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Three Signs You May Need a Carotid Ultrasound Exam 

What are the Carotid Arteries?

The carotid arteries are the larger arteries located on either side of the neck. These arteries are responsible for delivering oxygenated blood and essential nutrients to the brain. The carotid arteries are part of the vascular or circulatory system, which is made up of the veins and arteries of the body. 

Anything that limits the function of the carotid arteries can potentially be life threatening since they are such an essential component of the vascular system. Carotid artery disease is a common yet serious condition that affects the carotid arteries. It is characterized by a buildup of plaque within the carotid arteries, which then limits or blocks blood flow. When blood flow to the brain is interrupted, it can cause a stroke.  

Indicators of Carotid Artery Disease

Plaque buildup within the arteries is caused by excessive fatty deposits. Carotid artery disease is not a sudden onset disease, although the results may be sudden (such as a stroke). However, there are not many symptoms so it can be difficult to detect early on. Instead, your doctor may look for risk factors that could indicate potential carotid artery disease. There are a few major risk factors that usually indicate a carotid artery disease screening is necessary. 

Three signs you may need a carotid artery screening: 

  1. Existing arterial condition such as peripheral artery disease, coronary artery disease, or aortic aneurysm 
  1. High blood pressure and/or tobacco use 
  1. Being 55+ years of age 

Other risk factors include family history, diabetes, obesity, and sleep apnea.  

Carotid Artery Ultrasound

One of the most efficient ways to determine if a patient has carotid artery disease is a carotid ultrasound exam. This is a type of vascular ultrasound focusing on the carotid arteries. The process uses Doppler technology to generate soundwaves that create images and videos of what is going on inside the body. A carotid artery ultrasound can show both direction and speed of blood flow within the arteries. Physicians can use the exam results to determine if there is a narrowing or blockage within the arteries due to plaque buildup.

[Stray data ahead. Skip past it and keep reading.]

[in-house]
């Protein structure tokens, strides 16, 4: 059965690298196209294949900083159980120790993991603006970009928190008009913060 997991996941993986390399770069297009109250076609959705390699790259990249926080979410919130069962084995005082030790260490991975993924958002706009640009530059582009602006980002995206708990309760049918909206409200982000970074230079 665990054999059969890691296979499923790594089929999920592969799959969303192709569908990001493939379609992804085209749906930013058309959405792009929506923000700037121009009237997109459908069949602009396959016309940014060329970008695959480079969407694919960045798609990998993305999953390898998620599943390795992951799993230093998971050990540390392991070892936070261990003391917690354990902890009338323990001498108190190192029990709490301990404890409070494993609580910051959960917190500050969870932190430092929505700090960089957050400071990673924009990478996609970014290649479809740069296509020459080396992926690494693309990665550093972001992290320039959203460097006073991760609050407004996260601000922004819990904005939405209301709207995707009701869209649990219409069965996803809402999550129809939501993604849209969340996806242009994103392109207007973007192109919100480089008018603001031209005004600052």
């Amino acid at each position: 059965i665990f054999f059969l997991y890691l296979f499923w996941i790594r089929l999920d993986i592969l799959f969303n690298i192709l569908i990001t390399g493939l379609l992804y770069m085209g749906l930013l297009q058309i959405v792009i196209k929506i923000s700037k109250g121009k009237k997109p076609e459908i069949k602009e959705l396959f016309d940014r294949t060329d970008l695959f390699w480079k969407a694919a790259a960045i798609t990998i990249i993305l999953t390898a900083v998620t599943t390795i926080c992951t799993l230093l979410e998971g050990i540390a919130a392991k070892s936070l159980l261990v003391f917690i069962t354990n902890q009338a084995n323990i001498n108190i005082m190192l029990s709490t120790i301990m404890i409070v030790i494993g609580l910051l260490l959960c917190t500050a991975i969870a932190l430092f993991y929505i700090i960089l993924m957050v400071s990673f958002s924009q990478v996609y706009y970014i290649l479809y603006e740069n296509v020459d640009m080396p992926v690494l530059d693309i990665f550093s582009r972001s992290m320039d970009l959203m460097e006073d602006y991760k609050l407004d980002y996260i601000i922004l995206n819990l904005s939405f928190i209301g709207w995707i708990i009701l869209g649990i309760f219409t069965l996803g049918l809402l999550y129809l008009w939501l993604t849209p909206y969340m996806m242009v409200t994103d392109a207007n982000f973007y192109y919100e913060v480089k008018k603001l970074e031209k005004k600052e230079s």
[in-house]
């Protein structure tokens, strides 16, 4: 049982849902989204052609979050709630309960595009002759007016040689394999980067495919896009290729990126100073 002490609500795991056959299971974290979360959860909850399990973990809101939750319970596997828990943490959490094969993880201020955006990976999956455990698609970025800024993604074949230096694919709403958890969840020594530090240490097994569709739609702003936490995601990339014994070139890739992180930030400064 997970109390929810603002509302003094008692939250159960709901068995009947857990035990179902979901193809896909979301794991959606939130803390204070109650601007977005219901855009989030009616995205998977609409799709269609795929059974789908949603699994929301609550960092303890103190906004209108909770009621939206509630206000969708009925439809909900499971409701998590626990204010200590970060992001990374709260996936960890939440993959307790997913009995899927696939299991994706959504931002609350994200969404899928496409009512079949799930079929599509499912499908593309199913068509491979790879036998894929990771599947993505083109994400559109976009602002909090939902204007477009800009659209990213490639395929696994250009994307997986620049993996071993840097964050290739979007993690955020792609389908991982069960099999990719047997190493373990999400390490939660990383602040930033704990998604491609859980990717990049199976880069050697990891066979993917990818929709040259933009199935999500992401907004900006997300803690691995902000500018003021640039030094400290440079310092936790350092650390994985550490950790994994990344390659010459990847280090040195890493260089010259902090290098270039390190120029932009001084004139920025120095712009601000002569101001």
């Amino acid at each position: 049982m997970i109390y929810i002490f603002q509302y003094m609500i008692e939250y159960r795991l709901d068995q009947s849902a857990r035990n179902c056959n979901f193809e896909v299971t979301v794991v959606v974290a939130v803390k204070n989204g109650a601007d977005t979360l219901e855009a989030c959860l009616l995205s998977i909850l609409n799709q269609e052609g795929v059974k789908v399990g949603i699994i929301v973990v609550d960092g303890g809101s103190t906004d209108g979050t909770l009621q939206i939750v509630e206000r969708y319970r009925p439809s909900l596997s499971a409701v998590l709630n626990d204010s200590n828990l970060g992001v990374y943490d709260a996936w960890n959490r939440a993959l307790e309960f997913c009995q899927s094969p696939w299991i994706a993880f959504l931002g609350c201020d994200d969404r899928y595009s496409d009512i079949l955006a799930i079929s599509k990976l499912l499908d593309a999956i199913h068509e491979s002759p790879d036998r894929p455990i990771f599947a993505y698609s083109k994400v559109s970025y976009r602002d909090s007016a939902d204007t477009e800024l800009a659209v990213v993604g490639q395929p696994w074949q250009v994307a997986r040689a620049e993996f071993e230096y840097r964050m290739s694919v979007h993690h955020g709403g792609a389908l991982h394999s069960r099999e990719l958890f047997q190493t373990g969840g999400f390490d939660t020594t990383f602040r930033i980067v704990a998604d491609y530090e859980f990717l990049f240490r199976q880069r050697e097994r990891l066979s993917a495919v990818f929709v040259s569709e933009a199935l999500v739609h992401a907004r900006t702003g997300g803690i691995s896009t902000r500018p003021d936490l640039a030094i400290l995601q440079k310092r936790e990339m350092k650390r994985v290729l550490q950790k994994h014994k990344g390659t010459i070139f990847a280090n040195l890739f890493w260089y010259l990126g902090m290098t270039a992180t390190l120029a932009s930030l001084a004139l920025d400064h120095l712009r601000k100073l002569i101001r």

Diagnosing carotid artery disease is the most common use for a carotid ultrasound, however this test has other use cases as well. It can be used for pre- and post-surgical monitoring or to locate blood clots that may have broken off from elsewhere in the bloodstream. 

If your doctor thinks you may be at risk for carotid artery disease, they will likely refer you for a carotid artery ultrasound. The examination process is quick and painless. Here is an overview of a typical ultrasound exam: 

  • Carotid artery ultrasounds are usually performed by Registered Vascular Technologists (RVTs) who are trained to conduct vascular ultrasound exams. 
  • The ultrasound machine consists of three major components; a console, a monitor, and a handheld device called a transducer. 
  • The RVT will apply some gel to the transducer and press it onto the skin. The transducer emits harmless, high-frequency soundwaves that create images of what is happening inside the arteries and veins of the body. 
  • The RVT will view the images and videos on the monitor and look for potential anomalies in the carotid arteries. 
  • Results of the ultrasound exam are then sent to an interpreting physician and then to the referring doctor for final diagnosis.  

The carotid arteries are an essential part of the vascular system, and although carotid artery disease is somewhat common it is still a serious condition. However, it is treatable especially when detected early on. Although initial symptoms are limited for carotid artery disease, there are several risk factors that may prompt your doctor to recommend a carotid ultrasound exam. A carotid artery ultrasound is the most efficient way to diagnose carotid artery disease, and it’s important to remember that ultrasound exams are painless and pose no known health risks. 

Guest Contributor: Jordan Galerkin


  1. Carotid Artery.
  2. Carotid Artery Disease.
  3. Carotid Artery Screening.
  4. Carotid Ultrasound.
  5. Types of Ultrasound: Doppler vs. Duplex.